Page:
As Amazon prepares to make £2bn in UK Black Friday sales, campaigners targeted the company's distribution centres in protest of the multinational’s treatment of workers.
As Black Friday sales got underway, activists from Extinction Rebellion (XR) have spent the day blockading Amazon centres across the UK.
The protest action is in response the ecommerce giant’s treatment of employees and what the campaigners claim of Amazon’s “environmentally destructive and wasteful business practices.”
‘Infinite growth: Finite planet’
Armed with banners that read ‘Infinite growth: Finite planet’, since 5am today, XR activists have tied themselves together and utilised bamboo structures, in an attempt to disrupt Amazon’s distribution network on one of the busiest days on the consumer calendar.
The campaigners targeted Amazon sites in multiple cities, including Dunfermline, Doncaster, Darlington, Newcastle upon Tyne, Manchester, Peterborough, Derby, Coventry, Rugeley, Dartford, Bristol, Tilbury and Milton Keynes.
Today’s action was not confined to the UK, as similar protests were carried out in Germany and the Netherlands.
‘Slaves and robots’
The nationwide protests come just days after news broke that ambulances have been called to Amazon’s fulfilment centres’ almost 1,000 times since 2018. Earlier this month, a worker died at Amazon’s Tilbury site in Essex, its largest distribution centre in the UK.
Warehouse staff accused the online retailer as treating them like “slaves” or “robots”, with one employee telling the Mirror:
“Amazon don’t care about the health of their workers, they treat people like slaves.
“For the first three sick days you don’t get paid – it doesn’t matter if you’re dying or you’ve lost a leg.
“That policy encourages people to come to work when they are not well because they are scared of not being paid or being fired.
“Picking items is relentless, it’s physically so hard on your body and the productivity targets are stressful. It’s all about money.”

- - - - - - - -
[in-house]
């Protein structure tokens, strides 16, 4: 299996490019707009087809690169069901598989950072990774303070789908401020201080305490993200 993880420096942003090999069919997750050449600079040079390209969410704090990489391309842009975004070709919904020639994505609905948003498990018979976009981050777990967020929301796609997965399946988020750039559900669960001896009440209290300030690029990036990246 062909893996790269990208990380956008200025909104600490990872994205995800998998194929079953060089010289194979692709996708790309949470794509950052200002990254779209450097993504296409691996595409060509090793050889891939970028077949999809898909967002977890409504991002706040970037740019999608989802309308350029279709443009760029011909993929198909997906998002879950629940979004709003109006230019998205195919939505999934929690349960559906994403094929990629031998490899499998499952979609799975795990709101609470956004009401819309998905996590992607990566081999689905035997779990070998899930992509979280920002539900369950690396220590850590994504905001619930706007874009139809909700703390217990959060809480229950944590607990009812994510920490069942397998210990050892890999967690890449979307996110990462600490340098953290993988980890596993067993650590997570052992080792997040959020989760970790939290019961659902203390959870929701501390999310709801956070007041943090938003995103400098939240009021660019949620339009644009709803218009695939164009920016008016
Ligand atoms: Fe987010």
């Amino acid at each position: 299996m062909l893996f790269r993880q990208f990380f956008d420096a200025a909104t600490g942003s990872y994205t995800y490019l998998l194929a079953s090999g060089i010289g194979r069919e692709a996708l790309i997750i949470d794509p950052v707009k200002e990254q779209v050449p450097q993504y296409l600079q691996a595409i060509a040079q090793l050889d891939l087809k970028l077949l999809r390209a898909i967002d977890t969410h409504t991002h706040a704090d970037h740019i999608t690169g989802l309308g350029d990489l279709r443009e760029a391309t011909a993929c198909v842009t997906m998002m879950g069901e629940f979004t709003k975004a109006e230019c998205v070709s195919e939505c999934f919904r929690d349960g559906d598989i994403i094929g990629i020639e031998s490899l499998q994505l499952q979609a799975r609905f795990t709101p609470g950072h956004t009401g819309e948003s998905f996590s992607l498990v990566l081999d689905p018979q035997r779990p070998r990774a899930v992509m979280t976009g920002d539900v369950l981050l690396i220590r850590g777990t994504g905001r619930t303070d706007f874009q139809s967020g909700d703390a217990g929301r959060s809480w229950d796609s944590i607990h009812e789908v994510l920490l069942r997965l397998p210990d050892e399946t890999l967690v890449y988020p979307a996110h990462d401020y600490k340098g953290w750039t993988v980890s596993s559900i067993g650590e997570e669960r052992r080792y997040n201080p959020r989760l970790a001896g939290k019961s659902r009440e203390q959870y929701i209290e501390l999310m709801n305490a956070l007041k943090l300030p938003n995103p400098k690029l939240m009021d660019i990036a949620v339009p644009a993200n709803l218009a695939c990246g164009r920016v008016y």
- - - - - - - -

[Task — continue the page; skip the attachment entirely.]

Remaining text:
Refusal to engage with unions
Amazon has also been criticised for its refusal to recognise or engage with unions, unless it is forced.
Employees of the company, which, as of October 2021, had a net worth of $1.7 trillion, have also made calls for its chief executive, Jeff Bezos, to act on the climate crisis.
The CEO faced criticism for refusing to address workers’ calls for the company to overhaul its climate policy at a shareholder meeting in May 2019.
Members from Amazon Employees for Climate Justice attended the meeting, representing 7,700 Amazon staff who signed a letter publicly urging the company to overhaul its climate policy.
During the meeting, employees put forth a proposal requesting a public report on climate change from Amazon’s board of directors.
However, the board suggested shareholders vote against it, and it was not passed.
Two and half years later and the company remains under fire for its “environmentally destructive and wasteful business practices” and for its alleged poor treatment of staff.
Separate Make Amazon Pay protests
At other Amazon sites in the UK, separate Black Friday protests by the Make Amazon Pay coalition of unions and campaign groups have taken place today.
The movement demands Amazon to amend its business model, including improving pay, ending employee surveillance, and increasing engagement with unions.
The protests were supported by many unions and campaign groups, including GMB Union, the Trades Union Congress, the International Transport Workers Federation and War on Want
Responding to today’s protests, an Amazon spokesperson said the company takes its responsibilities “very seriously.”
“That includes our commitment to be net zero carbon by 2040, 10 years ahead of the Paris agreement, providing excellent pay and benefits in a safe and modern work environment, and supporting the tens of thousands of British small businesses who sell on our store,” they said.
Gabrielle Pickard-Whitehead is a freelance journalist and contributing editor to Left Foot Forward.
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